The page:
Queen of Sheba
12 Fortess Road
Kentish Town
Camden NW5 2EU
Oh dear. We did this ages ago. One year ago in fact! November 2011; when a tube ride to Kentish Town was 5.6% cheaper. We actually went twice: the first time to find out that they are closed for lunch on Sunday and then back for dinner during the week. Luckier try! It was deserted when we got there, but welcoming. Warm, friendly and relaxed, exactly as they say on their website. Plus, after the Eritrean experience, we were very looking forward to some more “Injeras & Co”. After all, once you go Injera…you never come back..! Eritrean and Ethiopian cuisines are almost identical even though I think I liked the Ethiopian’s better. I’d say the starters really did it for me at Mosob… Anyway, since it’s been a while, my memory is fading a little but I’m fairly sure Edo had the Meat Selection with lamb and beef and I had the Veggie Selection: Misir w’et; Atjklet w’et; Kik alich’a – in order: spicy red lentils; sautéed cabbage with potatoes and carrots; split yellow peas. Plenty of injeras to scoop it up and don’t remember what drinks to wash it down with. All very nice, tasty and beautifully cooked…maybe a little milder than I thought, but it is just an insignificant detail. The service was speedy and kind and the restaurant got busier and busier. Wouldn’t’ be surprised to see it packed during the weekend. After a bite and a chat and a look around we thought: “I’m craving something…. Hang on, I know, I need a coffee”. Now, when we get to this stage we usually pay and head off home to watch and kiss and worship that little wonder our Nespresso machine is. But not this time. Not if you are given the chance to experience the Ethiopian Coffee Ceremony. There’s no sarcasm in my words, I promise. If coffee is a ritual in Italy, it raises to a completely new level in Ethiopia. Coffee beans are roasted and grounded in front of you with a mortar and pestle. Can’t even describe how mind blowing the smell is. The coffee goes into a clay boiling pot and a small brazier with frankincense is lit. Once the coffee is brewed, it is poured into tiny handle-less cups of which I think I drank 75! I feel ashamed for what I’m about to say, but if coffee is named after Kafa and not after Naples there’s probably a reason. So whether you’d like to prove me wrong, or right, or just want to sniff something overwhelming but legal, make a pit stop at Queen of Sheba. Dinner and coffee are cheaper than Starbucks’ Americano!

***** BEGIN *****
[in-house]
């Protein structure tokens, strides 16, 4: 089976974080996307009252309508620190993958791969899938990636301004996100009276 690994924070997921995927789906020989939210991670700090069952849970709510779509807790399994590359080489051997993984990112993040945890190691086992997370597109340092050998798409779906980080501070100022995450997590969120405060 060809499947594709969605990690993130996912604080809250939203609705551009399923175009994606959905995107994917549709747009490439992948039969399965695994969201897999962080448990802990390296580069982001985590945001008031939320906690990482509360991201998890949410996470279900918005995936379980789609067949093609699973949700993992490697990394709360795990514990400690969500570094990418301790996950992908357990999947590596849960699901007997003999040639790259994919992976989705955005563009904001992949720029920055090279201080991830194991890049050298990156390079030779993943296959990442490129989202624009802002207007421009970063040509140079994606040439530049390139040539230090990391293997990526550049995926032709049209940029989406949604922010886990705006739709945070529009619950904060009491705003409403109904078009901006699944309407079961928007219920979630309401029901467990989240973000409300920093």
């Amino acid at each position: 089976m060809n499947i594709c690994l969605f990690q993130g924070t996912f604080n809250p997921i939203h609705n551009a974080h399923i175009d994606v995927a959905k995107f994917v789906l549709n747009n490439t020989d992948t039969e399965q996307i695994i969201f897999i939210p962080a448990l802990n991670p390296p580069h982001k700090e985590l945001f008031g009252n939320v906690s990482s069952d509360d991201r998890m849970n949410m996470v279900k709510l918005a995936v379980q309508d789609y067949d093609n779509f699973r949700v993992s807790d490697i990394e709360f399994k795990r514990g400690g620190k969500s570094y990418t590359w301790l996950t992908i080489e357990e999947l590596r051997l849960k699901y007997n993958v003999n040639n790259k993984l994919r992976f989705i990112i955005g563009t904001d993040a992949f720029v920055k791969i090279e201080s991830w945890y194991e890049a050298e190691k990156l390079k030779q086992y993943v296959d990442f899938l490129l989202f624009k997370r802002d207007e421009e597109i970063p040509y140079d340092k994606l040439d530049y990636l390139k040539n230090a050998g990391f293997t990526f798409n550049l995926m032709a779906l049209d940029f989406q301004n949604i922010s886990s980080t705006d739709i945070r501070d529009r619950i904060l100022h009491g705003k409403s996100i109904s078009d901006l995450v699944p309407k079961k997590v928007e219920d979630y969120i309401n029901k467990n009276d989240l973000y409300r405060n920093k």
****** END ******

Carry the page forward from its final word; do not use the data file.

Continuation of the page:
• Food: 4
  • Ambience: 4
  • Service: 4
  • Value: 5
  • Overall: 4.25
Well, it’s been ages since we were there so don’t expect fireworks here. The run-up to Christmas got in the way and neither of us got round to actually doing the review. Also, it was a bit of a repeat of Eritrea, so our creative flairs were slightly less active than average.

The place is near Camden locks, at a corner of a reasonably busy street. It looks basic but nice and with some atmosphere from the outside.

The waiter – or was he the owner – was an absolute gentleman and seemed to know quite a lot about Ethiopian culture and cuisine.

The meal was good – albeit almost identical to Eritrea which had come right before in our adventure. I won’t even go into the details of what I had because it was literally the same dishes as the previous one. In comparison this one was tastier and slightly spicier.

I loved the coffee experience: it was very good, different, very well presented, and we learnt that coffee actually does come originally from Ethiopia (I googled it because I wouldn’t believe it). Coffee is actually the name of an Ethiopian town.

Overall we had a good night out in a nice simple place with good food and very good service. Maybe not worth driving to NW for it if it hadn’t been for the mission but I enjoyed it.

  • Food: 3
  • Ambience: 2.5
  • Service: 4
  • Value: 4
  • Overall: 3.37